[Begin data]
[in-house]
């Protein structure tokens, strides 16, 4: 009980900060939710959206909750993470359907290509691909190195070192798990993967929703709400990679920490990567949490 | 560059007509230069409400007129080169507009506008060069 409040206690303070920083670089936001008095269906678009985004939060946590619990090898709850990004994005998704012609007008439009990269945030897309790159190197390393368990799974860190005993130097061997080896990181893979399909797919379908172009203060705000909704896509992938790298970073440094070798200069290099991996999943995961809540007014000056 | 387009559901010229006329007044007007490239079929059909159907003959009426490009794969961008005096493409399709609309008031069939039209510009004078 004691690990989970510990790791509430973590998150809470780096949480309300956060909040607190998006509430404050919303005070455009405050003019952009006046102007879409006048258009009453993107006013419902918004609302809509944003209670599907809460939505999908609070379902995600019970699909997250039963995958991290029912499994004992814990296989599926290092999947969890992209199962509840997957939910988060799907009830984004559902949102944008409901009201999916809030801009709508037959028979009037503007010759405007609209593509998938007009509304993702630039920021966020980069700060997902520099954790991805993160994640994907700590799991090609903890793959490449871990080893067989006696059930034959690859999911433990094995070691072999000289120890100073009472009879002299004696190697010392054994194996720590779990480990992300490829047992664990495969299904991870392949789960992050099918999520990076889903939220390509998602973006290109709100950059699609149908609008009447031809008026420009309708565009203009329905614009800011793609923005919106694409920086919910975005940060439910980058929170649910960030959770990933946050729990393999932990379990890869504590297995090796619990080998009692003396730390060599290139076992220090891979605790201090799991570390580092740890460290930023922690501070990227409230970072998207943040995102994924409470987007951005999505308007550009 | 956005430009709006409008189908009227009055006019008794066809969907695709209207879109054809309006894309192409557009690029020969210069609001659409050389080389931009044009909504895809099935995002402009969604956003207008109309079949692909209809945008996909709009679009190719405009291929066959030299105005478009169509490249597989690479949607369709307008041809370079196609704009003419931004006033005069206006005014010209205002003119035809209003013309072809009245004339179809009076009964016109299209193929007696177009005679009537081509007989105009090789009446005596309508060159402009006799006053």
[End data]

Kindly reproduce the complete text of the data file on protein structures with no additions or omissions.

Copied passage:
[in-house]
């Protein structure tokens, strides 16, 4: 009980900060939710959206909750993470359907290509691909190195070192798990993967929703709400990679920490990567949490 | 560059007509230069409400007129080169507009506008060069 409040206690303070920083670089936001008095269906678009985004939060946590619990090898709850990004994005998704012609007008439009990269945030897309790159190197390393368990799974860190005993130097061997080896990181893979399909797919379908172009203060705000909704896509992938790298970073440094070798200069290099991996999943995961809540007014000056 | 387009559901010229006329007044007007490239079929059909159907003959009426490009794969961008005096493409399709609309008031069939039209510009004078 004691690990989970510990790791509430973590998150809470780096949480309300956060909040607190998006509430404050919303005070455009405050003019952009006046102007879409006048258009009453993107006013419902918004609302809509944003209670599907809460939505999908609070379902995600019970699909997250039963995958991290029912499994004992814990296989599926290092999947969890992209199962509840997957939910988060799907009830984004559902949102944008409901009201999916809030801009709508037959028979009037503007010759405007609209593509998938007009509304993702630039920021966020980069700060997902520099954790991805993160994640994907700590799991090609903890793959490449871990080893067989006696059930034959690859999911433990094995070691072999000289120890100073009472009879002299004696190697010392054994194996720590779990480990992300490829047992664990495969299904991870392949789960992050099918999520990076889903939220390509998602973006290109709100950059699609149908609008009447031809008026420009309708565009203009329905614009800011793609923005919106694409920086919910975005940060439910980058929170649910960030959770990933946050729990393999932990379990890869504590297995090796619990080998009692003396730390060599290139076992220090891979605790201090799991570390580092740890460290930023922690501070990227409230970072998207943040995102994924409470987007951005999505308007550009 | 956005430009709006409008189908009227009055006019008794066809969907695709209207879109054809309006894309192409557009690029020969210069609001659409050389080389931009044009909504895809099935995002402009969604956003207008109309079949692909209809945008996909709009679009190719405009291929066959030299105005478009169509490249597989690479949607369709307008041809370079196609704009003419931004006033005069206006005014010209205002003119035809209003013309072809009245004339179809009076009964016109299209193929007696177009005679009537081509007989105009090789009446005596309508060159402009006799006053």